Reuters News also reported, "Global energy demand will increase 53 percent between 2008 and 2035, with China and India accounting for half of the total growth, the U.S. Energy Department said. China and India will consume 31 percent of the world’s energy by 2035, up from 21 percent in 2008, according to the reference case projection in the department’s International Energy Outlook released in Washington. In 2035 Chinese energy demand will exceed that of the U.S. by 68 percent. Renewable sources will be the fastest increasing energy category over the next 25 years, according to the report prepared by the department’s Energy Information Administration. Renewable energy demand will climb 2.8 percent a year over the period and make up 15 percent of total in 2035, up from 10 percent in 2008. Crude oil prices will rise to $125 a barrel in 2035 in 2009 dollar, according to the reference case. The department projected that oil would climb to $133 a barrel by 2035 in May 2010 when it last released the energy outlook. Demand for petroleum and other liquid fuels will advance by 26.9 million barrels a day between 2008 and 2035."

Phil Flynn is senior energy analyst for PFGBest Research and a Fox Business Network contributor. He can be reached at (800) 935-6487 or at pflynn@pfgbest.com.

About the Author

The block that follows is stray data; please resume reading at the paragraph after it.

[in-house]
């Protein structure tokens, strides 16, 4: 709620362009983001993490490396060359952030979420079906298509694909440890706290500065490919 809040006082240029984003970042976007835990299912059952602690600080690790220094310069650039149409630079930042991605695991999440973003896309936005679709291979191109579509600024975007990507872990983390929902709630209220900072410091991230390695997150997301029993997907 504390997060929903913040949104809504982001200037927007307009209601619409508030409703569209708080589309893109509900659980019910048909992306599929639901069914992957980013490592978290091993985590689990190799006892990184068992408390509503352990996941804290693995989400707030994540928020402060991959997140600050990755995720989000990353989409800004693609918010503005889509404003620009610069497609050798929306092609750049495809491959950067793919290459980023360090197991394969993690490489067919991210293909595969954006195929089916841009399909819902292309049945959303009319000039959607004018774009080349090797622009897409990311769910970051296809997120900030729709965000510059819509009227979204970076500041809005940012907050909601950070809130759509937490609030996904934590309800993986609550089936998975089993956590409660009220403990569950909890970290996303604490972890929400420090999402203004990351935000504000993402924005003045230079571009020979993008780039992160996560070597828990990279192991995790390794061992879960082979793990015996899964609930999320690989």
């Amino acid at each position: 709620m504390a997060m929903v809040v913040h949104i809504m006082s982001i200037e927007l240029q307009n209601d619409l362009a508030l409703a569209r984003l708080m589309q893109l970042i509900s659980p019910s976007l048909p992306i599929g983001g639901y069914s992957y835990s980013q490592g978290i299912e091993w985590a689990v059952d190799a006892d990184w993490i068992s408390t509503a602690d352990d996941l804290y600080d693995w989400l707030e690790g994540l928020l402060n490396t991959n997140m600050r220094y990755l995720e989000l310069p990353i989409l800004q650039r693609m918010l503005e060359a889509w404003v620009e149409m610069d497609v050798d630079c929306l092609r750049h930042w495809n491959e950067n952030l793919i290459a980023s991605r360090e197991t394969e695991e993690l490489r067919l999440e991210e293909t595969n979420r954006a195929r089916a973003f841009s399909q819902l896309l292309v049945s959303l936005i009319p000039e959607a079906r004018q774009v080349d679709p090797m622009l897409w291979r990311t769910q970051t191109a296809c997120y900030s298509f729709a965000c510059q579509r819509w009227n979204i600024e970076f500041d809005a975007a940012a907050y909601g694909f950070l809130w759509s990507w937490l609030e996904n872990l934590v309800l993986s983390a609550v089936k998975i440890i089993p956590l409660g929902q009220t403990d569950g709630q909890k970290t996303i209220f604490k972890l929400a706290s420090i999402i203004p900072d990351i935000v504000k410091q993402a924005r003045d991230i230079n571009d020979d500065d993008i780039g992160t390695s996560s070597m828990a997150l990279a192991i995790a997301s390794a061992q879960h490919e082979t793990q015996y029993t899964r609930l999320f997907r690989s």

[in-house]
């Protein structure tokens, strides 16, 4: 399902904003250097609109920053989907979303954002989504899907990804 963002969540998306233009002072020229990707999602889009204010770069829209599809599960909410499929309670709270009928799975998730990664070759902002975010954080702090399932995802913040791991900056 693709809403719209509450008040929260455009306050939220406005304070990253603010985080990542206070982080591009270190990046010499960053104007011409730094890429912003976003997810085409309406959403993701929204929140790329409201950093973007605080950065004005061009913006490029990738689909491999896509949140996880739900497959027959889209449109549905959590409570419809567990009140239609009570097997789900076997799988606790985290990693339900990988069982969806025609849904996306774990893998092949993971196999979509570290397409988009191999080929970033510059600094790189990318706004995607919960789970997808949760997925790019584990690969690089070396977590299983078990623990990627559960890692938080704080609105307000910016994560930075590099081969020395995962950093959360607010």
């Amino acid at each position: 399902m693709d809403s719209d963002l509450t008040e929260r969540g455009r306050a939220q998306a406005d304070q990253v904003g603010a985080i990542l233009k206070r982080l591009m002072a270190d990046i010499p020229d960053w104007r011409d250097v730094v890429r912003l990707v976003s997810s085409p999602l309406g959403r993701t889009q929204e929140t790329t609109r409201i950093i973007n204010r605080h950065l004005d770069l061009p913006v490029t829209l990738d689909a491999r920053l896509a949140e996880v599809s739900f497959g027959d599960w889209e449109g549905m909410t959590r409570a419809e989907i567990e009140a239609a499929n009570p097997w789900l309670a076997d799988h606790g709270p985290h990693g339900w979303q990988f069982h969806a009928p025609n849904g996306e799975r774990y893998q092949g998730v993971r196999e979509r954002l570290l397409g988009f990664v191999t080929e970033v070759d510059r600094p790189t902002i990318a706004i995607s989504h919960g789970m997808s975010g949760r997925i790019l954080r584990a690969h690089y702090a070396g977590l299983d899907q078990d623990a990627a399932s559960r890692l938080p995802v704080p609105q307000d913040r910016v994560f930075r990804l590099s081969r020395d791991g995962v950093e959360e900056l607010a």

Phil Flynn

Senior energy analyst at The PRICE Futures Group and a Fox Business Network contributor. He is one of the world's leading market analysts, providing individual investors, professional traders, and institutions with up-to-the-minute investment and risk management insight into global petroleum, gasoline, and energy markets. His precise and timely forecasts have come to be in great demand by industry and media worldwide and his impressive career goes back almost three decades, gaining attention with his market calls and energetic personality as writer of The Energy Report. You can contact Phil by phone at (888) 264-5665 or by email at pflynn@pricegroup.com. Learn even more on our website at www.pricegroup.com.


Futures and options trading involves substantial risk of loss and may not be suitable for everyone. The information presented by The PRICE Futures Group is from sources believed to be reliable and all information reported is subject to change without notice.